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design unlikely futures / analogclothing.com



First surfed back in 1973, Bali’s Padang Padang has challenged the greatest barrel riders for the past four decades. Here, an unknown charger looks to score the wave of his life on the Bukit Peninsula. Photo : Jason Childs / A-Frame



54 Mikala Jones Hawaiian Globetrotter

16 Editor’s Note Paradise Found


24 Travel Get Lost

80 Last Look For the Love of the Barrel

10 Free Parking Island of the Gods


Volcom Fiji Pro 2012 As Good As It Gets


V9#7 JULY India Photo : Alan Van Gysen

E d i t o r i a l Publisher : Mike Latronic Editor -at- Large : Chris Latronic Managing Editor : Matt Luttrell Photo Editor : Tony Heff Art Director : Chance Carpenter Associate Art Director : John Weaver Multimedia Director : Tyler Rock Copy Editor : Lauren Shanahan

Free Thinkers : Casey Butler, James Stone, Jordon Cooper Staff Photographers : Eric Baeseman, Tony Heff, Mike Latronic, Tyler Rock

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Following the trend of shorter/wider performance boards, this shape is awesome in small to head high surf. A mild concave with Vee out the back gives this board great drive and there's no bogging or pushing water when the wave slows down. Coming off the top or landing airs the board remains stable and positive. The outline is well balanced, with the width you desire in this type of board, especially under the feet, but the tail block itself is not excessively wide. You get the skate but you also have control. The wid Super Vee makes groveling something you will actually enjoy.

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IS THERE ANYTHING BETTER THAN GOING ON A SURF TRIP? Just the thought of going out in search of tasty foreign waves and a little bit of adventure is enough to start researching kayak.com for cheap airfare. The surf trip has been a key component to the surfer lifestyle since a young surfer from Kauai, named Kahikilani, came over to Oahu with the kahunas to surf his neighbor island’s waves. The wanderlust of the road, and of scoring great waves in far off lands, is something that consumes us all. Back in 2009, I had the good fortune to take a six month trip around the world with my wife. The second stop of our trip was New Zealand. We rented a camper van in Auckland and drove all around both the North and South Islands. Our first stop was the small coastal town of Raglan. Ever since I had watched Bruce Browne’s The Endless Summer over two decades ago prior, I had long dreamed about surfing Raglan’s famed point breaks.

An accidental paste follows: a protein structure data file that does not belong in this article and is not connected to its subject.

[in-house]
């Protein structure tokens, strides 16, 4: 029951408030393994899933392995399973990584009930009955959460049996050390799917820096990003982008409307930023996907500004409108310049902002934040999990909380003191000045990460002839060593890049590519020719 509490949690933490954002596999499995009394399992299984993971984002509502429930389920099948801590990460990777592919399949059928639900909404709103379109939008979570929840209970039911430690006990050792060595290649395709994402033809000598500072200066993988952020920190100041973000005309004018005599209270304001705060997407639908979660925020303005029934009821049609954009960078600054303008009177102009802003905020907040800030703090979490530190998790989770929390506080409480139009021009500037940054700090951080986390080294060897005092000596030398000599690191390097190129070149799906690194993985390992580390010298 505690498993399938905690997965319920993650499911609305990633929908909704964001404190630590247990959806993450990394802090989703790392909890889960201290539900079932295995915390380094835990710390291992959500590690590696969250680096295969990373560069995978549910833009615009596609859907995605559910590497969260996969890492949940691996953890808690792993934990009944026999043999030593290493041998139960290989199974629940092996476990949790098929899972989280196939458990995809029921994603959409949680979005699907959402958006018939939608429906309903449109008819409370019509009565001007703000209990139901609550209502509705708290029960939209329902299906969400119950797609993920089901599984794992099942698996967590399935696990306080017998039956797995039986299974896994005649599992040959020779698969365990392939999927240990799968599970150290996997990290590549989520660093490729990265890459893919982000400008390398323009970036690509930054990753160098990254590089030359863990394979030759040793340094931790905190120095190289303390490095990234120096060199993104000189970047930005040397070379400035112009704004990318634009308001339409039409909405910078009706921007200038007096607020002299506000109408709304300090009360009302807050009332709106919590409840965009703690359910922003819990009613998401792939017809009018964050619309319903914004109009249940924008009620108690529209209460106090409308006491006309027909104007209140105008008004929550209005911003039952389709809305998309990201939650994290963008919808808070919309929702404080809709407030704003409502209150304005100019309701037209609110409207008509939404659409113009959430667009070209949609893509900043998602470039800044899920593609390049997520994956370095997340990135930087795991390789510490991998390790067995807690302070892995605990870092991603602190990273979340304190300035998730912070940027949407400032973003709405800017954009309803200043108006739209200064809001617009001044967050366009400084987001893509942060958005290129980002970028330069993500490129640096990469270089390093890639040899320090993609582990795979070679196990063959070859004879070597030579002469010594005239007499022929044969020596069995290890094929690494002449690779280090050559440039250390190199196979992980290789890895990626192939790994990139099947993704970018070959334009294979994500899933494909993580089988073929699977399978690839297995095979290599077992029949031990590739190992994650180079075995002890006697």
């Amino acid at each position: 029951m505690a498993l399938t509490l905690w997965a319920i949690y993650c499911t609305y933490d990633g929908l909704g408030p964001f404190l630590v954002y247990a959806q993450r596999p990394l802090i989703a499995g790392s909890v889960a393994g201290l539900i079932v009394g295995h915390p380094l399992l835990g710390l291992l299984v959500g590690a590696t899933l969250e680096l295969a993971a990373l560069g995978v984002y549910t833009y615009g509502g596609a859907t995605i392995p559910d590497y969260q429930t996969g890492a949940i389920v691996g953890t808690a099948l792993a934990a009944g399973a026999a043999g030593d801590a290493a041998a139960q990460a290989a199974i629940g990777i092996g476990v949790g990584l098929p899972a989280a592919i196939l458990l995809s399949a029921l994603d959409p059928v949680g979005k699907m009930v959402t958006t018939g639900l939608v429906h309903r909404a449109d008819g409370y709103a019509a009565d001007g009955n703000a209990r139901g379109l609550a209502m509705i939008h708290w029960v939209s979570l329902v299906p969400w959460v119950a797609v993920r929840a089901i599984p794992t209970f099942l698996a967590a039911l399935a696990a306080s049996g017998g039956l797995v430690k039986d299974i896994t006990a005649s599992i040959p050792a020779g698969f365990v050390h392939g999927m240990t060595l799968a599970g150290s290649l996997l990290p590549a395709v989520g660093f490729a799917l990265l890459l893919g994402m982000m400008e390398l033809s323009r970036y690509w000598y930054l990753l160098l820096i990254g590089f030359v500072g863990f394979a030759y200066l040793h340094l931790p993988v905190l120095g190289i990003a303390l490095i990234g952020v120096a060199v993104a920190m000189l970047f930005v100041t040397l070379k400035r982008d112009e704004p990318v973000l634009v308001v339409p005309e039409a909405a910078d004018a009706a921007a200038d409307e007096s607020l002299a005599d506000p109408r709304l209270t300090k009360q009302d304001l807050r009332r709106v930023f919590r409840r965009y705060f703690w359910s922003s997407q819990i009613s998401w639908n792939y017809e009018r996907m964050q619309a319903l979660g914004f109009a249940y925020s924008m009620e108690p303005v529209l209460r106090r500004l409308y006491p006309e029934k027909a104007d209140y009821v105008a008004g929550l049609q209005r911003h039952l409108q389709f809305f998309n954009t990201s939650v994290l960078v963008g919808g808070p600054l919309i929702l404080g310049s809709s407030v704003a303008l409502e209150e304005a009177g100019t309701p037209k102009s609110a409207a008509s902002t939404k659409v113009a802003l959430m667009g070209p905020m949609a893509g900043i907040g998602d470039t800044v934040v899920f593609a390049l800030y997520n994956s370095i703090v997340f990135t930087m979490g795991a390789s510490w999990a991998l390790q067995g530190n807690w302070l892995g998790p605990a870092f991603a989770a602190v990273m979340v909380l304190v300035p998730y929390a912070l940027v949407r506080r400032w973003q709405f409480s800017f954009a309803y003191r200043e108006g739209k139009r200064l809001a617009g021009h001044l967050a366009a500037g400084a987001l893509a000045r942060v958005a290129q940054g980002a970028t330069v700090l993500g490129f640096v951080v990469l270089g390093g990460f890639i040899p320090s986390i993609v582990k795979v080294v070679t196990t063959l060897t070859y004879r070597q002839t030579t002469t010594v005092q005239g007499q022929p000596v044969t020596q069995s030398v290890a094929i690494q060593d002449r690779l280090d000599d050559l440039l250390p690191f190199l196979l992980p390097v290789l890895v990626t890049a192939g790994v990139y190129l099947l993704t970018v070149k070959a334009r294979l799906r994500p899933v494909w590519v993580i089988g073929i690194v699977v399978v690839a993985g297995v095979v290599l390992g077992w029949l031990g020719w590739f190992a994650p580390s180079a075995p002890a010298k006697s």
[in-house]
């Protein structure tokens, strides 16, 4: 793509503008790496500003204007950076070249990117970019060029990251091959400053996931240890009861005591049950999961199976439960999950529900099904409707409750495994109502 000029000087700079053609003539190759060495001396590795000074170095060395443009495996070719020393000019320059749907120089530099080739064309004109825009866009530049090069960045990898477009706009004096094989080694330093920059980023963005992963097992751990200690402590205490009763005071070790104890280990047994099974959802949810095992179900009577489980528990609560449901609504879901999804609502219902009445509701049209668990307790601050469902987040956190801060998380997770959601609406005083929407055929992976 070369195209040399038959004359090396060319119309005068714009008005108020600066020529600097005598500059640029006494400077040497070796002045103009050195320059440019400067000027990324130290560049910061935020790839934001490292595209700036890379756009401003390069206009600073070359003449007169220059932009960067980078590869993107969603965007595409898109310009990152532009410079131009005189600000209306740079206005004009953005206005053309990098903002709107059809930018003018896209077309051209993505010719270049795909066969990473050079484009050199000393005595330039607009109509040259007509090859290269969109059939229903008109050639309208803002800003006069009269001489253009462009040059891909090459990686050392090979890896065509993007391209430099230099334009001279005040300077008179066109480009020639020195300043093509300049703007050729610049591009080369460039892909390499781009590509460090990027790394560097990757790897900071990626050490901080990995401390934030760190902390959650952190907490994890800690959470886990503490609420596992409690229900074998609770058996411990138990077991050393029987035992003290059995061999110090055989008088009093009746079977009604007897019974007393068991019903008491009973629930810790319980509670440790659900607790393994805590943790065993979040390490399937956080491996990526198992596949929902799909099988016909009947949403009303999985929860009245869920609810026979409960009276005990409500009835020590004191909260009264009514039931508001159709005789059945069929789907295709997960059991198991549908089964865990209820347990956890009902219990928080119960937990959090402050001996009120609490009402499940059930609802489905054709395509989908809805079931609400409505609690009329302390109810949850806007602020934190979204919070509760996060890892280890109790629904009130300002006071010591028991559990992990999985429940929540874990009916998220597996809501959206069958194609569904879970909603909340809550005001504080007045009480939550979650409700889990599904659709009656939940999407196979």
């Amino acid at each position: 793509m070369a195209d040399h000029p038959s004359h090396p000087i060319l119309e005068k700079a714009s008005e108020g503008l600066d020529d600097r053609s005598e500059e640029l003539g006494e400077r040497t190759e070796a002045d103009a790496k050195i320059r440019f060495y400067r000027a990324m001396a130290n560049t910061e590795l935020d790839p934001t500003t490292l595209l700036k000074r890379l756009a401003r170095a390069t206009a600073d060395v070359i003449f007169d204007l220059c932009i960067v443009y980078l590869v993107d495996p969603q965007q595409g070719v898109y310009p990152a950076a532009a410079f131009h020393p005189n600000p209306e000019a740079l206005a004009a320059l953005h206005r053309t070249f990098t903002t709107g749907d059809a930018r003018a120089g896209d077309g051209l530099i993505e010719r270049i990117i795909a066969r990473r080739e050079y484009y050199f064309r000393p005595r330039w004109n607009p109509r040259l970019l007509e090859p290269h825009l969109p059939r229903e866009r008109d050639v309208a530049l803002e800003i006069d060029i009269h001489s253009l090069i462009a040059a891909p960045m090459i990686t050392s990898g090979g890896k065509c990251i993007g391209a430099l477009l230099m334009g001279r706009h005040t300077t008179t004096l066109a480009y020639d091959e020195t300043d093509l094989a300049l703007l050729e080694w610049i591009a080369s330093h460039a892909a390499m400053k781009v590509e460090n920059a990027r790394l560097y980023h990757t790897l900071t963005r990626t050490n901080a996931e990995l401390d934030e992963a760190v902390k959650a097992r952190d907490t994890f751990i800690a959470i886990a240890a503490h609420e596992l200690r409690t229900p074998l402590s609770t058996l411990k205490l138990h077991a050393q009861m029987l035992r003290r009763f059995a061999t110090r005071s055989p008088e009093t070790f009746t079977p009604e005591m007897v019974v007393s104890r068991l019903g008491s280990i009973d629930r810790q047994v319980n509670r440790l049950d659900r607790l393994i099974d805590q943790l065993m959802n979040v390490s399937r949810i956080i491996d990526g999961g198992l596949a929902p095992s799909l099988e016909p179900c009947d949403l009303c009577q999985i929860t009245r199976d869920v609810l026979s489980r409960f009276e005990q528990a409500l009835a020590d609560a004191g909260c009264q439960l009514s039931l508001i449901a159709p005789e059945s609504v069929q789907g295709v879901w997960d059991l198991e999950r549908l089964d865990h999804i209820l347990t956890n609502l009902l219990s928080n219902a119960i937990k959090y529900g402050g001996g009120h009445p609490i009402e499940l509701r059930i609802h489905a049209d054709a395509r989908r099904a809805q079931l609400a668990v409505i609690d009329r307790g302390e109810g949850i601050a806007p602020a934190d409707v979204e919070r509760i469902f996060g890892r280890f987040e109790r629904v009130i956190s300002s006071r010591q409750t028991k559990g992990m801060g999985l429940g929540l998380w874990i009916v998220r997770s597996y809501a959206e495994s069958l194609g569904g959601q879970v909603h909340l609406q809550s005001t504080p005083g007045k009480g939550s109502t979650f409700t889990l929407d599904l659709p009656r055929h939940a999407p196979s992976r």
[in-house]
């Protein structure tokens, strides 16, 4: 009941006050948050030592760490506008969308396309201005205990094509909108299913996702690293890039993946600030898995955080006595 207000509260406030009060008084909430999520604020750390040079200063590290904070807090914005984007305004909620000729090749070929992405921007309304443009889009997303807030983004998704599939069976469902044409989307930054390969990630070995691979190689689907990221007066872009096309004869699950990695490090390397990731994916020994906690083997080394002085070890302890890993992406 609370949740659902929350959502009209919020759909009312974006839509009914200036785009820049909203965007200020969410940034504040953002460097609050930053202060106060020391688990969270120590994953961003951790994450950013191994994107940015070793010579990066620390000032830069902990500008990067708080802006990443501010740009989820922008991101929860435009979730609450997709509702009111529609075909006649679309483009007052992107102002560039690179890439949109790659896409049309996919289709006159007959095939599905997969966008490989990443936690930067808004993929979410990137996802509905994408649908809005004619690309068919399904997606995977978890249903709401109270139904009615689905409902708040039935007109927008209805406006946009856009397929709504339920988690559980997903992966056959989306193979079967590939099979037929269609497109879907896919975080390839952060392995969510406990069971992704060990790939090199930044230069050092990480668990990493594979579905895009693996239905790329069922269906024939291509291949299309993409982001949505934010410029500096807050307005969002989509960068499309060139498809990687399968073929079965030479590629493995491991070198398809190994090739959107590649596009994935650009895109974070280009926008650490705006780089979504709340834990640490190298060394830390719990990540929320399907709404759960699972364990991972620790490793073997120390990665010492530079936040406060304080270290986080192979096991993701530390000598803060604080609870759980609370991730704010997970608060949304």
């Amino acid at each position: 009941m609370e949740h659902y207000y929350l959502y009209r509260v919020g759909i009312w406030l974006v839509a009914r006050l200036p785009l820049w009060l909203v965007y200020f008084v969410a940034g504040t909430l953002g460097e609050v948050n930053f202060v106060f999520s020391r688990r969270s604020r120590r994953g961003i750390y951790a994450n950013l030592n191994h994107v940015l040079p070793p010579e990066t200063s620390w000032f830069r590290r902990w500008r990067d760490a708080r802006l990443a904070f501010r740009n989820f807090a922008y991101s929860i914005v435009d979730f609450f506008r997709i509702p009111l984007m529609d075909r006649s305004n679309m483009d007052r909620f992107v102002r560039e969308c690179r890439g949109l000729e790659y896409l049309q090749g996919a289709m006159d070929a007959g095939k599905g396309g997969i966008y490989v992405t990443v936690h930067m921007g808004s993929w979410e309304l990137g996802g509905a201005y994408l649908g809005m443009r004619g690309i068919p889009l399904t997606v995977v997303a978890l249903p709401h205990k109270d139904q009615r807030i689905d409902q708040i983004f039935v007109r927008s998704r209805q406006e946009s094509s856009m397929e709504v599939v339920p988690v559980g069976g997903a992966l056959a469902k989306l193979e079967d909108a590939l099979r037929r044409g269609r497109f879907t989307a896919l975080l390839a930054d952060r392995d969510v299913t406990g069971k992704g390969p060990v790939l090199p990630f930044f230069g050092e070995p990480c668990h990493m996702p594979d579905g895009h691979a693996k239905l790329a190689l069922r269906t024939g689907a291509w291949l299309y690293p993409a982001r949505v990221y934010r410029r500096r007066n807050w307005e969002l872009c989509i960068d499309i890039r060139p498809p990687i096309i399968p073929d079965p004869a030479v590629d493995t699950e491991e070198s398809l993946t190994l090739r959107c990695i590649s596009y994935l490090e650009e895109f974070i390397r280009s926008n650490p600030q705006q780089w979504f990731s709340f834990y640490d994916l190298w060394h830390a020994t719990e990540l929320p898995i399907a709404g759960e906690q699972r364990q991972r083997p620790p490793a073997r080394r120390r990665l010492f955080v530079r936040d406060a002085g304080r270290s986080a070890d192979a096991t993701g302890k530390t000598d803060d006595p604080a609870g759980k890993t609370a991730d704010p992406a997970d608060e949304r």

Photo : Cory Scott

Editors Note Raglan is Mecca

For a goofy-footer, Raglan is Mecca. Home to one of the greatest left-handed point breaks in the world, Raglan was more than just a wave to me, it was my quest. The elation I felt when we arrived at Raglan’s parking lot that April afternoon was palpable. I couldn’t get my wetsuit on quick enough. After suiting up, I danced over the rocks at Whale Bay and paddled out. Once in the water, with the smell of smoldering pine wood wafting over the lineup, I felt contentment without even having caught a wave. I marveled at this strange development. As if on cue, a wave swung wide. I spun, took off, and pumped down the long and glassy emerald wall. After what felt like an eternity, I kicked out with a giant smile plastered on my face. My pilgrimage was complete. - Matt Luttrell






V Location : Tonga Photo : Michael Kew